The Army has adjusted procurement funding for its first integrated cyber, electronic warfare and signals intelligence platform, requesting a nearly 58% decrease in fiscal 2024 relative to previous projections — due in large part to prioritizing the equipment for infantry units.
Budget documents released last year projected the Army requesting $201.1 million in fiscal 2024 for procurement of the Terrestrial Layer System-Brigade Combat Team, which is the first brigade-organic integrated signals intelligence, electronic warfare and cyber platform that will first be mounted on Strykers. It is part of a family of systems that also includes the TLS-Echelons Above Brigade, which is designed for higher echelons that will need to monitor and sense the battlefield across greater distances than lower, more tactically focused echelons.
However, the recently released fiscal 2024 budget request includes just $84.6 million for TLS-BCT procurement.
“This funding change was in response to an adjustment in the program’s Middle-Tier Acquisition Rapid Prototyping strategy to prioritize and accelerate the fielding of capability to [infantry brigade combat teams],” Ken Strayer, project manager for electronic warfare and cyber at Program Executive Office Intelligence, Electronic Warfare and Sensors, said in a statement to DefenseScoop. “The cost to equip an IBCT with a TLS-BCT manpack solution is lower than either the Stryker BCT or Armored BCT solutions.”
At the end of the Cold War, the Army divested much of its electronic warfare inventory. As a result, the service doesn’t have any program-of-record jamming capabilities and has historically relied upon quick reaction capabilities that fill gaps identified by commanders. These have consisted of the dismounted Versatile Radio Observation and Direction (VROD) and VROD Modular Adaptive Transmission system (VMAX) — the former surveys the field from an electromagnetic perspective, and the latter provides a limited electronic attack capability.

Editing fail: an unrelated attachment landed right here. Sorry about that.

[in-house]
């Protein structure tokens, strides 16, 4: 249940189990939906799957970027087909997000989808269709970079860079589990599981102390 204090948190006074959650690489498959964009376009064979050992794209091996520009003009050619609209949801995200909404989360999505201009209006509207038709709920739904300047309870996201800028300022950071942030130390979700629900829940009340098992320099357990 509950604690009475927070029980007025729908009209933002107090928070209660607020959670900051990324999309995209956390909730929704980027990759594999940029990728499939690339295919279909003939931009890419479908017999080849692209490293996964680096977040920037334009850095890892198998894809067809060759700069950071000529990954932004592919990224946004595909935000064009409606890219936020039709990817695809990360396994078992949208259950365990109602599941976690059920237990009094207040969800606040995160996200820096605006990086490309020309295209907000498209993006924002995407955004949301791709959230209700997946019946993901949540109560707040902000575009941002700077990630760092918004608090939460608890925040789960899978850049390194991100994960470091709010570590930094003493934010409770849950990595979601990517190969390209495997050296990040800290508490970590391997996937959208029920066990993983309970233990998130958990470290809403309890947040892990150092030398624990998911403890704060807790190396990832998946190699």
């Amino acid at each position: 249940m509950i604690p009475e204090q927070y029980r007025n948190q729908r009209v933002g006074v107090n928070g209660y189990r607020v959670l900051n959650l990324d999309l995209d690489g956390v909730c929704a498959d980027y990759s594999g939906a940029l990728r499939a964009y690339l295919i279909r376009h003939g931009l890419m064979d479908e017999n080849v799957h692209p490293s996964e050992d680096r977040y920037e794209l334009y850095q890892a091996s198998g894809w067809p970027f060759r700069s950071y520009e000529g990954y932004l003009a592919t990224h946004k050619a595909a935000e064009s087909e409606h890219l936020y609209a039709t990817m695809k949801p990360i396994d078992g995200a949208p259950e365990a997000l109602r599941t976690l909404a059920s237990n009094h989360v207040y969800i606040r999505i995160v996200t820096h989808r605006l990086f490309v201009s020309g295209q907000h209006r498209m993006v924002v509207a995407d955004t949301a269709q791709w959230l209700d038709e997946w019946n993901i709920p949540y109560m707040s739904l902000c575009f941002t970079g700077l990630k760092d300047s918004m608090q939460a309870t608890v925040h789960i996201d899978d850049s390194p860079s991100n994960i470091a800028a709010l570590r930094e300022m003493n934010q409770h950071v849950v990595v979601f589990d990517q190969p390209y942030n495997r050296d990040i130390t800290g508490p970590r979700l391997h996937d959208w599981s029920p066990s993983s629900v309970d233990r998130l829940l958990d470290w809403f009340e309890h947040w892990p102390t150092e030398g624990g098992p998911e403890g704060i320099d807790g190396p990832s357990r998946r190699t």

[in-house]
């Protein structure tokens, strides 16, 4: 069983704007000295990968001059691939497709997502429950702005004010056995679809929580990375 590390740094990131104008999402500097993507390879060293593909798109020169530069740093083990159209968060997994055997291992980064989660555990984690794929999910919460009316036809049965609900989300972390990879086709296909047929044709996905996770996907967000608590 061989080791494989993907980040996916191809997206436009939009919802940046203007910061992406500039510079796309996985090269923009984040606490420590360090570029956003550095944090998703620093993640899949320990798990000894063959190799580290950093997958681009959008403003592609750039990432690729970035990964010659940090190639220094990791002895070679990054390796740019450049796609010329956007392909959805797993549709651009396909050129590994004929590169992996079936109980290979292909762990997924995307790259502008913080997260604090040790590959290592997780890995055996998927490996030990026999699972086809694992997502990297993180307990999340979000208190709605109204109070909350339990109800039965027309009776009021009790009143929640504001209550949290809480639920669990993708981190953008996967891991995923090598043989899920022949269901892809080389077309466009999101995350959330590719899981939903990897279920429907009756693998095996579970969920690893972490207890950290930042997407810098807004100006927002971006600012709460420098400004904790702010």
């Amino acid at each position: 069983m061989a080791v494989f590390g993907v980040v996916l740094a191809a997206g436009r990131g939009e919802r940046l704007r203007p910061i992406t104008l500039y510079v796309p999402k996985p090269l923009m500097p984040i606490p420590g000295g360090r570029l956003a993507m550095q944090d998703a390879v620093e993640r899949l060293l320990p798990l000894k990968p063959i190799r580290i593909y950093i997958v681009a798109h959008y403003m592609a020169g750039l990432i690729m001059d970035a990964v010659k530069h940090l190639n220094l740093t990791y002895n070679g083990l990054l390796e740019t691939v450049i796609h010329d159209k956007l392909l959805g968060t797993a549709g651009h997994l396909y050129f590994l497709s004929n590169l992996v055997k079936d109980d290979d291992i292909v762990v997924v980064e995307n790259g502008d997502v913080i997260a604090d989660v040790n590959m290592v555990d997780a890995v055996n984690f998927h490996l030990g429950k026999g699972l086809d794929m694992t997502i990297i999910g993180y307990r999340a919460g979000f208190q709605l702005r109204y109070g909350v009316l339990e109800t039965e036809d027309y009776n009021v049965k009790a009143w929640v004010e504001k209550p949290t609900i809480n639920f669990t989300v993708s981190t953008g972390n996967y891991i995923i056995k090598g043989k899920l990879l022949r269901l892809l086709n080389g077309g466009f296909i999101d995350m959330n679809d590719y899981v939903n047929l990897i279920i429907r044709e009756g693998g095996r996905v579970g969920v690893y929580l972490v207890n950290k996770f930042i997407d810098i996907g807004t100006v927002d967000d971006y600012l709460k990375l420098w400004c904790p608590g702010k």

When it comes to developing programs of record, the Army is prioritizing filling immediate gaps.
The service has created a requirement for a dismounted capability associated with TLS-BCT that will be a manpack version. Officials have said soldiers will be able to take a backpack off the platform for dismounted operations.
Last year’s budget request for fiscal 2023 sought to procure six TLS-BCT systems, while projecting a 25 system spend in fiscal 2024. However, the new 2024 budget blueprint is requesting 56 total systems — 52 are the manpack version and the remaining four are for the Stryker production.
Fiscal 2024 funding would also go toward contract management required for an urgent operational needs statement for V Corps in support of the European Deterrence Initiative, budget documents state.
Strayer emphasized that the decrease in requested procurement funding does not equate to a slip in program schedule.
“The program is on-schedule for an Operational Demonstration in September 2023 that will inform the production and fielding decision. Additionally, the added [research, development, test and evaluation] funding will support the FY24 integration of the TLS BCT mission payload onto the Army’s new Armored Multi-Purpose Vehicle (AMPV) for Armored BCTs,” he told DefenseScoop.
“Additionally, a portion of this OPA reduction was shifted to the program’s FY24 RDTE request. This will allow the Army to issue the prototype Stryker-based systems to an operational unit in FY24 in support of more expansive operational testing prior to commitment to production and full fielding,” Strayer said.
The Army has yet to release budget justification books for research, development, test and evaluation with the new five-year spending projections.
The 2024 budget request included $859,000 for procurement for TLS-EAB, which was a new start this year regarding procurement under the TLS line item.
Requested funding would also go toward the planning for procurement of some of the most critical long lead items required for the initial TLS-EAB production systems, budget documents state. Last summer, the Army awarded Lockheed Martin and General Dynamics Mission Systems contracts to do design work, which includes software infrastructure and vehicle design worth approximately $15 million over an 11-month period of performance.
Both companies recently declined to provide updates to DefenseScoop on their efforts ahead of the Army’s award.